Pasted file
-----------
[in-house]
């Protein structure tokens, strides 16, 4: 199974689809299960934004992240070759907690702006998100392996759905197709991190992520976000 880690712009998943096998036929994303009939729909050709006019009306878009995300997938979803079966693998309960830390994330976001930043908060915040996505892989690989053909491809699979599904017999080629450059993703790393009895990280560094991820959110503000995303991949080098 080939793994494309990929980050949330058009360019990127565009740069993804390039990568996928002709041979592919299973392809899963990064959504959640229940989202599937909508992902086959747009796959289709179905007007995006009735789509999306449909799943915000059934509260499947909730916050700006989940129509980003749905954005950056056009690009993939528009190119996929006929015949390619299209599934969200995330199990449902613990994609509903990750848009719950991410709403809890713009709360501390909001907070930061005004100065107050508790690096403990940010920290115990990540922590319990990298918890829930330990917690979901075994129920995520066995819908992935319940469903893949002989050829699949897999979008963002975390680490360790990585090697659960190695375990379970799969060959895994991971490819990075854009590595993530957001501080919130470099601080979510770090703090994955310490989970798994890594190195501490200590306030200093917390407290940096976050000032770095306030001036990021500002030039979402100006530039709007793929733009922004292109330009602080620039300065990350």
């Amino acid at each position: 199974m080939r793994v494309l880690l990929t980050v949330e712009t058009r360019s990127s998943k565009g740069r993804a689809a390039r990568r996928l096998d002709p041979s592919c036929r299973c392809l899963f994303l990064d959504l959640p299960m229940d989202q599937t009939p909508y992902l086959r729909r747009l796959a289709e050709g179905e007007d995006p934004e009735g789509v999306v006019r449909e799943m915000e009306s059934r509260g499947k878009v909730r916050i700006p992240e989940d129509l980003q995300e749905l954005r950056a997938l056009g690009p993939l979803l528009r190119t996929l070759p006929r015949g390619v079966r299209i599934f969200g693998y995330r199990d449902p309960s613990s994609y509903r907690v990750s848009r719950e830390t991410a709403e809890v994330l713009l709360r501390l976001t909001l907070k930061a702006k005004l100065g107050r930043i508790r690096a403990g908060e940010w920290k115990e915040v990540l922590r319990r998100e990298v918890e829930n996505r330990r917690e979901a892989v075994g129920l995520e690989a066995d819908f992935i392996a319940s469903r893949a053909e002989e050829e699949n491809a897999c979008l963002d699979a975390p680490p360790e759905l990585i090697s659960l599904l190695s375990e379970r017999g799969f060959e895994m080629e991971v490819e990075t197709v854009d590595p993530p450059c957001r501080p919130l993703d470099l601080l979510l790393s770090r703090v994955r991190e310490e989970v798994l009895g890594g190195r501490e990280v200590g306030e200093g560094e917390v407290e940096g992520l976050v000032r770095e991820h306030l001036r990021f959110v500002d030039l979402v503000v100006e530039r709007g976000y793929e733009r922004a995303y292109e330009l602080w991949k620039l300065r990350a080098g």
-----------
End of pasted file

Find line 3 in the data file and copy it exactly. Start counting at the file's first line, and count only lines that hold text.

């Amino acid at each position: 199974m080939r793994v494309l880690l990929t980050v949330e712009t058009r360019s990127s998943k565009g740069r993804a689809a390039r990568r996928l096998d002709p041979s592919c036929r299973c392809l899963f994303l990064d959504l959640p299960m229940d989202q599937t009939p909508y992902l086959r729909r747009l796959a289709e050709g179905e007007d995006p934004e009735g789509v999306v006019r449909e799943m915000e009306s059934r509260g499947k878009v909730r916050i700006p992240e989940d129509l980003q995300e749905l954005r950056a997938l056009g690009p993939l979803l528009r190119t996929l070759p006929r015949g390619v079966r299209i599934f969200g693998y995330r199990d449902p309960s613990s994609y509903r907690v990750s848009r719950e830390t991410a709403e809890v994330l713009l709360r501390l976001t909001l907070k930061a702006k005004l100065g107050r930043i508790r690096a403990g908060e940010w920290k115990e915040v990540l922590r319990r998100e990298v918890e829930n996505r330990r917690e979901a892989v075994g129920l995520e690989a066995d819908f992935i392996a319940s469903r893949a053909e002989e050829e699949n491809a897999c979008l963002d699979a975390p680490p360790e759905l990585i090697s659960l599904l190695s375990e379970r017999g799969f060959e895994m080629e991971v490819e990075t197709v854009d590595p993530p450059c957001r501080p919130l993703d470099l601080l979510l790393s770090r703090v994955r991190e310490e989970v798994l009895g890594g190195r501490e990280v200590g306030e200093g560094e917390v407290e940096g992520l976050v000032r770095e991820h306030l001036r990021f959110v500002d030039l979402v503000v100006e530039r709007g976000y793929e733009r922004a995303y292109e330009l602080w991949k620039l300065r990350a080098g």